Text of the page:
Revenue Tax Briefing

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Revenue Tax Briefing Issue 63, May 2006

Employees’ Travel Expenses

Reimbursement of expenses of travel to employees who are required to attend an emergency at their normal place of work outside of their normal working hours

General Principle

It is an established principle under tax law that, where an employer pays or reimburses the travel expenses for an employee to attend for duty at his/her normal place of work, the amount paid or reimbursed is to be treated as part of the employee’s remuneration and taxed accordingly. Journeys undertaken to return to work in emergency or ‘on call’ situations do not alter this principle.

Exception to general principle

There is, however, one exception to the general principle. Tax case law has found that a person with ‘specialist’ skills may be working from the time he/she receives notification to attend his/her normal place of work to deal with an emergency. The type of case to which the exception applies is one where a ‘specialist’, because of the grave consequences of the relevant situation, must give instruction or direction to those present at the relevant situation and also have a responsibility for the emergency whilst travelling to the normal place of work. It is not envisaged that many such cases arise in practice. The reimbursement by the employer of the expenses of travelling to and from the normal place of work in such cases may be made without deduction of tax.

Practice with effect from 1 January 2006

With effect from 1 January 2006, except for those to whom the previous paragraph may apply, where an employee is required to attend his/her normal place of work outside his/her normal working hours to deal with emergencies requiring his/her immediate attention, then the expenses of travelling (i.e. the cost of the provision of taxis or mileage expenses up to the appropriate civil service mileage rate) to and from his/her normal place of work may be paid without deduction of tax in respect of a maximum of 60 such emergencies per annum.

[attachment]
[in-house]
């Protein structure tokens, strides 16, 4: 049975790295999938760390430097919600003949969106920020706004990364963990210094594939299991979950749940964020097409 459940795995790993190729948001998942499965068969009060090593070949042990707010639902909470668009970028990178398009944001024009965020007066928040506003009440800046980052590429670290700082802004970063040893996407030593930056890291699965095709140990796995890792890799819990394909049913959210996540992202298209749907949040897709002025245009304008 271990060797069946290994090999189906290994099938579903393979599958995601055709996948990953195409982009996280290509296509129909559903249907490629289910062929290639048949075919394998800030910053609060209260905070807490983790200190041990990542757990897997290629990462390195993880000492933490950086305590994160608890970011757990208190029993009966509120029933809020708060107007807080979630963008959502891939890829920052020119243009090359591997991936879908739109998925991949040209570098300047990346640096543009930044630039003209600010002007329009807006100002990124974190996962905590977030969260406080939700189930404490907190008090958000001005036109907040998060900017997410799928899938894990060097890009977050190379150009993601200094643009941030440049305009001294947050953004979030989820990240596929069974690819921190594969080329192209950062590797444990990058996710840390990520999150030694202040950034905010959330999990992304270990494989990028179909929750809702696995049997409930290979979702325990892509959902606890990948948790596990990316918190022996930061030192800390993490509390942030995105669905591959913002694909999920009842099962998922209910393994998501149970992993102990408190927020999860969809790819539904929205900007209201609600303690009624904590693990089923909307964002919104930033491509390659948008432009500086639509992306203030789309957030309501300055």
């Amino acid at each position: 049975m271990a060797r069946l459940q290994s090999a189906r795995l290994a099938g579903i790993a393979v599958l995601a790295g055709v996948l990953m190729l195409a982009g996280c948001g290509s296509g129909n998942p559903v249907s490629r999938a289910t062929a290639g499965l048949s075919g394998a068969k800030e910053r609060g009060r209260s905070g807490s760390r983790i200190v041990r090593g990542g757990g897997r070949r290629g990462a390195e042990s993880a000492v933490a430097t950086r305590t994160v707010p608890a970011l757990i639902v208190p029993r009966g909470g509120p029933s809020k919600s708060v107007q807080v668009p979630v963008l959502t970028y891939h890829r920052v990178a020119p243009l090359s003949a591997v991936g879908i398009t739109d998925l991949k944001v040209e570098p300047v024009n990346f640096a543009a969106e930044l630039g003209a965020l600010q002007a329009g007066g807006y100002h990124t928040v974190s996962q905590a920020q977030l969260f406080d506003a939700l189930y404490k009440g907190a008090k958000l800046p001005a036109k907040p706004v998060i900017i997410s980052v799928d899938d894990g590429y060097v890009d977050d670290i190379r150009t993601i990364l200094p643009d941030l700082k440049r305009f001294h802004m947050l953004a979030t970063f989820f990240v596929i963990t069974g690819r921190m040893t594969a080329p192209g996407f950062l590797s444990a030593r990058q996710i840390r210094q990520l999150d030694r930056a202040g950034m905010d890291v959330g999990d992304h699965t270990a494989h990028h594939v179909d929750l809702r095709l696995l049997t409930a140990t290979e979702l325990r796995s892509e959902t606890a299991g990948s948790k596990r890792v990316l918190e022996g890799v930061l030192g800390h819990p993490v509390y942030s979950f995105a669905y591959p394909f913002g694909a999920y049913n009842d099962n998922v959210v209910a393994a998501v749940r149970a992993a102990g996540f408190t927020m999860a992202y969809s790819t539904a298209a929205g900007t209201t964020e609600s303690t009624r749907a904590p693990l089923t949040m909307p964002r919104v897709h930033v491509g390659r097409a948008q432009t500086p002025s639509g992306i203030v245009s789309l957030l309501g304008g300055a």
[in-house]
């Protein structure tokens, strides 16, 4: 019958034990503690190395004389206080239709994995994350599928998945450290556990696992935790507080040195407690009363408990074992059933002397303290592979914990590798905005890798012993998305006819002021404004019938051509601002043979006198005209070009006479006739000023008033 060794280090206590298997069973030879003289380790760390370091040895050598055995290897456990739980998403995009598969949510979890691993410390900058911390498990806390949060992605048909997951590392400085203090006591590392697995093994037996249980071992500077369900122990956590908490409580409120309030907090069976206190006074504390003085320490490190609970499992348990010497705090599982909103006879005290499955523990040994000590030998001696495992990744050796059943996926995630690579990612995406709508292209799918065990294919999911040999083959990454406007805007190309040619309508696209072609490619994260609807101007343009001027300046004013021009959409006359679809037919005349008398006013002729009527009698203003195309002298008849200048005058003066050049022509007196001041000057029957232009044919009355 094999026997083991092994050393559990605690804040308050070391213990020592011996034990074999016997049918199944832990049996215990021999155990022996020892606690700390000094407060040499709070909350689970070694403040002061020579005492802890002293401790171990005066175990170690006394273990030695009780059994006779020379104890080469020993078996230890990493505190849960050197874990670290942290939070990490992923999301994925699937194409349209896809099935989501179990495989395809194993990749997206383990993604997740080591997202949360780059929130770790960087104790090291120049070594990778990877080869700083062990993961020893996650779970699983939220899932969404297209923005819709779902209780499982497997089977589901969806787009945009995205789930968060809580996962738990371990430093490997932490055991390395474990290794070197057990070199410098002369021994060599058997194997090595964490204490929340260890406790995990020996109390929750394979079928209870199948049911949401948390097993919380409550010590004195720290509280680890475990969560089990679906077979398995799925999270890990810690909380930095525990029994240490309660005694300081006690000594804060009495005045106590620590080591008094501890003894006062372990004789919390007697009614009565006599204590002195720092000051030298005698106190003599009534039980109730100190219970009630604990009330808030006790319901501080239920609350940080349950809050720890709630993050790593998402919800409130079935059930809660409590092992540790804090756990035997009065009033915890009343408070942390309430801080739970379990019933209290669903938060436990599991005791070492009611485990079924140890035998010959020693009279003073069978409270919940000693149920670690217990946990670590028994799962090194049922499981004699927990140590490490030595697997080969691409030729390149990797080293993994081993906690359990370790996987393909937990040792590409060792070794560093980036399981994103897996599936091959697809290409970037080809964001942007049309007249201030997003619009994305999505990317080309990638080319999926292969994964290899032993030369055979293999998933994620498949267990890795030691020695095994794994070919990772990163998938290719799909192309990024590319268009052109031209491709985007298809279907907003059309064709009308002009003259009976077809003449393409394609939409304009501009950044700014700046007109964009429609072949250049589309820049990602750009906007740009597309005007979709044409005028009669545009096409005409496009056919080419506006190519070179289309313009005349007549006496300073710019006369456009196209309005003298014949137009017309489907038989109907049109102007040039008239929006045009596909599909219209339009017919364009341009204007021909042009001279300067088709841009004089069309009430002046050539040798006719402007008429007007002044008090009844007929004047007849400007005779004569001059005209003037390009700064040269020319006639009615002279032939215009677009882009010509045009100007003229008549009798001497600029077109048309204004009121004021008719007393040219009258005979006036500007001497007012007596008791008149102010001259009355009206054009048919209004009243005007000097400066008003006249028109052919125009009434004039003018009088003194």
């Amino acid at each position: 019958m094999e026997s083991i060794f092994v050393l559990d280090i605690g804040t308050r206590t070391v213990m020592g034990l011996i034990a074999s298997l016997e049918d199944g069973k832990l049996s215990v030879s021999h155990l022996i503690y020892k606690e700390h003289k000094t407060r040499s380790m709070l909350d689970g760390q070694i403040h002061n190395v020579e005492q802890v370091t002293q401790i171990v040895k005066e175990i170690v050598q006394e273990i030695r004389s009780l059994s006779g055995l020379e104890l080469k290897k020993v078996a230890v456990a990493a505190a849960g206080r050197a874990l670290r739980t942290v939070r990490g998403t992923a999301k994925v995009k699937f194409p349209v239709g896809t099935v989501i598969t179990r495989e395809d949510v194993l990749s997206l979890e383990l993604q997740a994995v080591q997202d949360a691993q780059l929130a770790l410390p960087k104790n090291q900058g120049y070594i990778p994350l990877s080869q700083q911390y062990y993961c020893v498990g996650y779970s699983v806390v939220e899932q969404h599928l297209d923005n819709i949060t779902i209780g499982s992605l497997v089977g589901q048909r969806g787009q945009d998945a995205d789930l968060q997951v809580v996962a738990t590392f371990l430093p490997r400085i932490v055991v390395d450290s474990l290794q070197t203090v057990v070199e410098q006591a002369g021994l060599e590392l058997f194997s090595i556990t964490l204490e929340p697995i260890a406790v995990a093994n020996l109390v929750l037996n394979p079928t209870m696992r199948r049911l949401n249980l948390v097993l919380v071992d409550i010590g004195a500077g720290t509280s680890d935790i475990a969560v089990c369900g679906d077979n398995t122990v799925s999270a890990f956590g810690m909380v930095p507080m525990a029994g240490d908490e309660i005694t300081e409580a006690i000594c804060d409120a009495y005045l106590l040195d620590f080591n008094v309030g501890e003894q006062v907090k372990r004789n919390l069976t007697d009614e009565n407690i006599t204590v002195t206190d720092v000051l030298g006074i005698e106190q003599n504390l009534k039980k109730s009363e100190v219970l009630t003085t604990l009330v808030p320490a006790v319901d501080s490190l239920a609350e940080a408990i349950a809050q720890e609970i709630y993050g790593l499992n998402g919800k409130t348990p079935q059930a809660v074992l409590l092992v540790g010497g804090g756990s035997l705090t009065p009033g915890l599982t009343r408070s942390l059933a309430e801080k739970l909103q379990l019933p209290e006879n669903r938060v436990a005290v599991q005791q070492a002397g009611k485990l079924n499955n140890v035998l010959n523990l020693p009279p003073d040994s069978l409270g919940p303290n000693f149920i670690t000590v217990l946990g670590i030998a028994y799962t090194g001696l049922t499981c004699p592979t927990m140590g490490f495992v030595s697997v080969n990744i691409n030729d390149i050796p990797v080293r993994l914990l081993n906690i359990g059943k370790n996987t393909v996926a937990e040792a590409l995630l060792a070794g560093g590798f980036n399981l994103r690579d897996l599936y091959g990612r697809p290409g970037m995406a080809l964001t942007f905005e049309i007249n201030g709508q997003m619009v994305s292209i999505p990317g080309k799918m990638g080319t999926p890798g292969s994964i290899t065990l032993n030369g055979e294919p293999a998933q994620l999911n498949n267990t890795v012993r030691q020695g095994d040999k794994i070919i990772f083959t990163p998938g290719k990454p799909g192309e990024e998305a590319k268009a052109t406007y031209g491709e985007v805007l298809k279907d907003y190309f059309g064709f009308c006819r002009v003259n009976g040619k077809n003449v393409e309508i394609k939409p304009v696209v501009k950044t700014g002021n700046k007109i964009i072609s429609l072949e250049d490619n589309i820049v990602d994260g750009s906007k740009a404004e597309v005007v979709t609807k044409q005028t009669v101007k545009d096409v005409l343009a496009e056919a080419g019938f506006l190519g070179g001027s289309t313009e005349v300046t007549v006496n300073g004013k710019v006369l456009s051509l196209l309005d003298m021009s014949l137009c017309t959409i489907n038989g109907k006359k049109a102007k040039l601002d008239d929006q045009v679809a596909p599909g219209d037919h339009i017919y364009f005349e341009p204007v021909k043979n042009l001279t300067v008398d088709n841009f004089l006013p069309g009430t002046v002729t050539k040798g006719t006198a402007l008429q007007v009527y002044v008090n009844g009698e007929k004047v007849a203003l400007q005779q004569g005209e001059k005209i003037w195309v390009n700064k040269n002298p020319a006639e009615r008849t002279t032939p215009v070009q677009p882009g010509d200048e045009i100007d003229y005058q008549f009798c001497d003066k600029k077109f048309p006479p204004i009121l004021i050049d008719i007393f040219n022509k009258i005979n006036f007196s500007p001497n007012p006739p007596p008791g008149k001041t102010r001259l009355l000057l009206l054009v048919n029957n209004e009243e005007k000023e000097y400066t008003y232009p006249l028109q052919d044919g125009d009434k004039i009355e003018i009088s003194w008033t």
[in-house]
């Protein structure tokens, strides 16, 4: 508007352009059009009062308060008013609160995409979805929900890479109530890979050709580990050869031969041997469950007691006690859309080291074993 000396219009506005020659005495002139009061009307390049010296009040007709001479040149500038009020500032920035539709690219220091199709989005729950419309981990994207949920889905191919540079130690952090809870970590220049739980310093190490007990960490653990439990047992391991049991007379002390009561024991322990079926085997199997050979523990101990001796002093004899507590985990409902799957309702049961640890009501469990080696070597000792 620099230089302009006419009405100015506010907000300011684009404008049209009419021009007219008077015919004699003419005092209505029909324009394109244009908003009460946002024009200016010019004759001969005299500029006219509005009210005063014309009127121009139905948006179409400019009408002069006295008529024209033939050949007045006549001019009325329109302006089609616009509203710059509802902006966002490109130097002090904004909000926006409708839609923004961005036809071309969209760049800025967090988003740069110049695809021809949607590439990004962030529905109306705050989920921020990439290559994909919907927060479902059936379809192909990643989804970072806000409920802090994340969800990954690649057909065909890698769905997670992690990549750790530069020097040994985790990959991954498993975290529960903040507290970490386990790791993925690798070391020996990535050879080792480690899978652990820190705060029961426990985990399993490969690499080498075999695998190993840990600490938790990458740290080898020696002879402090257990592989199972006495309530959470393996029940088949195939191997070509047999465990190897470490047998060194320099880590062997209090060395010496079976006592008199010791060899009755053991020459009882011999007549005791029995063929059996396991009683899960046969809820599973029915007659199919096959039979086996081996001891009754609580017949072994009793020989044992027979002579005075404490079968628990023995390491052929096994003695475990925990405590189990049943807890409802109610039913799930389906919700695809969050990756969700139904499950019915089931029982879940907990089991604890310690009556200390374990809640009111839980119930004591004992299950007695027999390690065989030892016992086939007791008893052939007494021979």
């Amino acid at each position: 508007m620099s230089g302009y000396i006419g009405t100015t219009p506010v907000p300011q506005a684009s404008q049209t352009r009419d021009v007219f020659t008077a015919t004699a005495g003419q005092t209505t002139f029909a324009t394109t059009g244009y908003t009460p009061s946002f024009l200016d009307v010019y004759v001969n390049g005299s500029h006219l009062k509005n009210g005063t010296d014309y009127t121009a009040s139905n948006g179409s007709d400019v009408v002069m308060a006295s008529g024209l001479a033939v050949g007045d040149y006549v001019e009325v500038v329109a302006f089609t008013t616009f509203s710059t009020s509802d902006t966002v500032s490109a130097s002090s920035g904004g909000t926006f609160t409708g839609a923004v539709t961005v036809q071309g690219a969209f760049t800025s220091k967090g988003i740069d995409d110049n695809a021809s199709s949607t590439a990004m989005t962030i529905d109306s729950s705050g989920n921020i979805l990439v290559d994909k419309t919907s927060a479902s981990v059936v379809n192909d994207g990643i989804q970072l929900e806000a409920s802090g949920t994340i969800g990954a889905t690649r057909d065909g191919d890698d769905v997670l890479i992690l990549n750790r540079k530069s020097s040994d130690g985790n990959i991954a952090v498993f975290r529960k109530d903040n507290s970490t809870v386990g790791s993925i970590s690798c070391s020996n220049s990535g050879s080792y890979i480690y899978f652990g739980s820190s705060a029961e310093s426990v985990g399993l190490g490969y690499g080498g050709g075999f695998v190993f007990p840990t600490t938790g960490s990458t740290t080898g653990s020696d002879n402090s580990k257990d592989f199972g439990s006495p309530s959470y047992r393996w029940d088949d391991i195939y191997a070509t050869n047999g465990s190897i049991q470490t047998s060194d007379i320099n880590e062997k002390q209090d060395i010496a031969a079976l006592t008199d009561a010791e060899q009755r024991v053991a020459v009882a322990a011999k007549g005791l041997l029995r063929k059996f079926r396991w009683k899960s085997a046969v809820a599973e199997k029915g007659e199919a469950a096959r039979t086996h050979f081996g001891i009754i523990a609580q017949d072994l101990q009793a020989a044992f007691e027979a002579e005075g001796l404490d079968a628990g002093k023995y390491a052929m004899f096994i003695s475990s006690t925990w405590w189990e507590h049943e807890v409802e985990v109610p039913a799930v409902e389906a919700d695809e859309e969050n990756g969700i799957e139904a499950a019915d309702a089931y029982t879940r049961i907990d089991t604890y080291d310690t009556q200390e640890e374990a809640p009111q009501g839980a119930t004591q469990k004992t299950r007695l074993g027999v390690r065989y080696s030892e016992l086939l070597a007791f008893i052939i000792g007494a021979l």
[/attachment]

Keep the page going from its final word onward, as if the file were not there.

Emergency in this context is dependent on the nature of the industry but, in general, encompasses an unforeseen or sudden event:

  • That requires immediate or urgent attention; and
  • That would have serious consequences if left unattended until the individual commences her/his normal working hours.

An emergency does not include an event where staff are required to attend their normal place of work outside their normal working hours to, for example:

  • Replace a scheduled member of staff who fails to attend work, or
  • Assist with an increased volume of work; or
  • Attend for a non-emergency or other such routine event.

Whether a ‘call out’ is in respect of a genuine emergency is a question of fact having regard for relevant facts and circumstances supported by the records kept relating to the event.

Whilst it would be expected to be rare, if it is the case that, in a particular situation, the number of emergency ‘call outs’ is in excess of 60 per annum, the employer should contact the local Revenue office for guidance.